DAILY COURIER |
Agency Report – Nigeria Supreme Council for Islamic Affairs (NSCIA) and the Christian Association of Nigeria (CAN) have signed a pact to deescalate religious tension in the country ahead of the 2023 general elections.
The accord was signed during the International Religious Freedom Summit organised by the Global Peace Foundation and 70 international human rights and religious freedom groups in Washington DC.
This is contained in a statement signed by the immediate past president of CAN, Rev. Samson Ayokunle, which he issued yesterday in Abuja.
According to him, the Sultan of Sokoto, Dr Saad Abubakar, who doubles as the president-general of NSCIA, was represented by Prof. Yusuf Usman, a former executive secretary, National Health Insurance Scheme.
The apex Christian body was represented by Ayokunle.
Ayokunle said the two organisations agreed to encourage Muslims and Christians in the country to shun violence, embrace dialogue and remain committed to building resilient communities that are free from fear.
He added that the two religious bodies also promised to embrace a vision of common humanity and speak publicly on hope for Nigeria’s peaceful and bright future.
Ayokunle said that the pact was part of the determination of religious leaders to work together and lead Nigerians out of all current crises in the country.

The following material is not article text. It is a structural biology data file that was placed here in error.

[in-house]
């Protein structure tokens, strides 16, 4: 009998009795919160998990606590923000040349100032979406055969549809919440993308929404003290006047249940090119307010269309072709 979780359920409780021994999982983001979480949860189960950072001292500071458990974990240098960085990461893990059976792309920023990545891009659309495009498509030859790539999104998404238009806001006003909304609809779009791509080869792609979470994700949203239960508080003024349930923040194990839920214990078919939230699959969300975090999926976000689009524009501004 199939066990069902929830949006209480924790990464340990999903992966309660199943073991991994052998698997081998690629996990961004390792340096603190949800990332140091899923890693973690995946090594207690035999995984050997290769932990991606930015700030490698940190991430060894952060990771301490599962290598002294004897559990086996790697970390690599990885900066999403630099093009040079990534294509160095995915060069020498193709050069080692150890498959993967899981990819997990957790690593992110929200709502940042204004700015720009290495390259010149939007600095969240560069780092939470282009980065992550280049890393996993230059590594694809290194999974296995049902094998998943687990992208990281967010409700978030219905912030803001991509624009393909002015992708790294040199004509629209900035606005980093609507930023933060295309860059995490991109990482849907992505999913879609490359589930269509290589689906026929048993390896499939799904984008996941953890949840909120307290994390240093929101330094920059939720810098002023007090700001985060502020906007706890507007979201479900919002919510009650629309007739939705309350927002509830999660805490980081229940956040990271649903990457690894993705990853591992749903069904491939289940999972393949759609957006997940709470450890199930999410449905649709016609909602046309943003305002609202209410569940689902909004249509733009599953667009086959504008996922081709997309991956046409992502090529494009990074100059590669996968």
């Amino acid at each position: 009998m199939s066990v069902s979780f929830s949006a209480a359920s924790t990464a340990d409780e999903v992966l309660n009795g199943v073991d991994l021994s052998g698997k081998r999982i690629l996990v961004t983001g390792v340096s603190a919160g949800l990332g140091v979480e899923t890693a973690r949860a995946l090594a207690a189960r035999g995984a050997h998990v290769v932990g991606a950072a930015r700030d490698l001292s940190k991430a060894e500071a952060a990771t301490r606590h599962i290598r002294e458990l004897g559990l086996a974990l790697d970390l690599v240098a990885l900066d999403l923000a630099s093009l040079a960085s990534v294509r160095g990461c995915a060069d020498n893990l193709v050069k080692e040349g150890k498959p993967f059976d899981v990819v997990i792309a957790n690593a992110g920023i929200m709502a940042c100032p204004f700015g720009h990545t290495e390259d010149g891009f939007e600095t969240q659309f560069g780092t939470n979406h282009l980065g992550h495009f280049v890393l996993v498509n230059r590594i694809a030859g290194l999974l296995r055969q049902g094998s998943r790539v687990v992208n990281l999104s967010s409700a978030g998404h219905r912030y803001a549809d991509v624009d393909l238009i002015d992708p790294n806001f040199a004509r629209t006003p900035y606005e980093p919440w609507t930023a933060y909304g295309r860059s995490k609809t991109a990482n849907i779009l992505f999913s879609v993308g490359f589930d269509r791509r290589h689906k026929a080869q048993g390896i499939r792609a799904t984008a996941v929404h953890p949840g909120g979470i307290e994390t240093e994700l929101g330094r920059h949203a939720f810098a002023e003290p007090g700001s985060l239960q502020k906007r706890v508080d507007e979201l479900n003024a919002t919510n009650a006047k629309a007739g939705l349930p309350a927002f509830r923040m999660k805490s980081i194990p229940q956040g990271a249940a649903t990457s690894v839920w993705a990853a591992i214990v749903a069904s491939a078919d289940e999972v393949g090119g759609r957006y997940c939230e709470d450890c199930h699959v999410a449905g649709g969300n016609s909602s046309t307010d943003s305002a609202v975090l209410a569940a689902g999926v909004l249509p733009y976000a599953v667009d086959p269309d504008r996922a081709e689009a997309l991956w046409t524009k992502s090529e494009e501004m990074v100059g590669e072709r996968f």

According to him, much of the crisis in Nigeria has a religious context, as such it is important to mobilise Muslims and Christians to ensure peaceful coexistence.
He commended the Sultan for his consistent advocacy for peaceful coexistence in the country.
According to him, the pact will help to build a stronger Nigeria that is able to tackle its challenges, including lack of security, accountability and corruption.
“The declaration we signed lays out a number of principles that we believe all Nigerians can readily affirm.
“It states that all people are endowed by the Creator with inherent value and fundamental rights.
“Regardless of nationality, ethnicity, culture, region or the many other differences that often divide us, and that the essential freedom and dignity of every person must be respected and protected.
“The declaration also calls for collaboration amongst the various traditions and faith communities in Nigeria, in order to advance the wellbeing of all and resolve conflicts peacefully.”
He said that both NSCIA and CAN vocally rejected and condemned the use of violence and coercion to spread political or religious views and identities or demean ethnic, regional, or tribal affiliation.
Ayokunle added that the pact demanded for peaceful, free and fair elections in 2023.
He added that both religious bodies agreed to push for more judicial integrity and fairness and engage leaders to tackle insecurity, reprisal attacks, kidnapping, sexual violence and organised crime.
Other areas of concern, according to him, include food security, education, sustainable livestock production, hostile business environment and unemployment.
“Certainly, individuals will have different opinions as to the causes of and solutions to all of these problems.
“But far more importantly, we must share a fundamental commitment to the unity of Nigeria and to work collaboratively toward solutions through peaceful and respectful means,” he added.
Ayokunle said that religious leaders have a duty to shepherd their communities in a way that promotes peace.
“We call upon all religious and political leaders and all people of faith to develop and promote solutions that are grounded in the shared values of our common humanity,” he added. (NAN)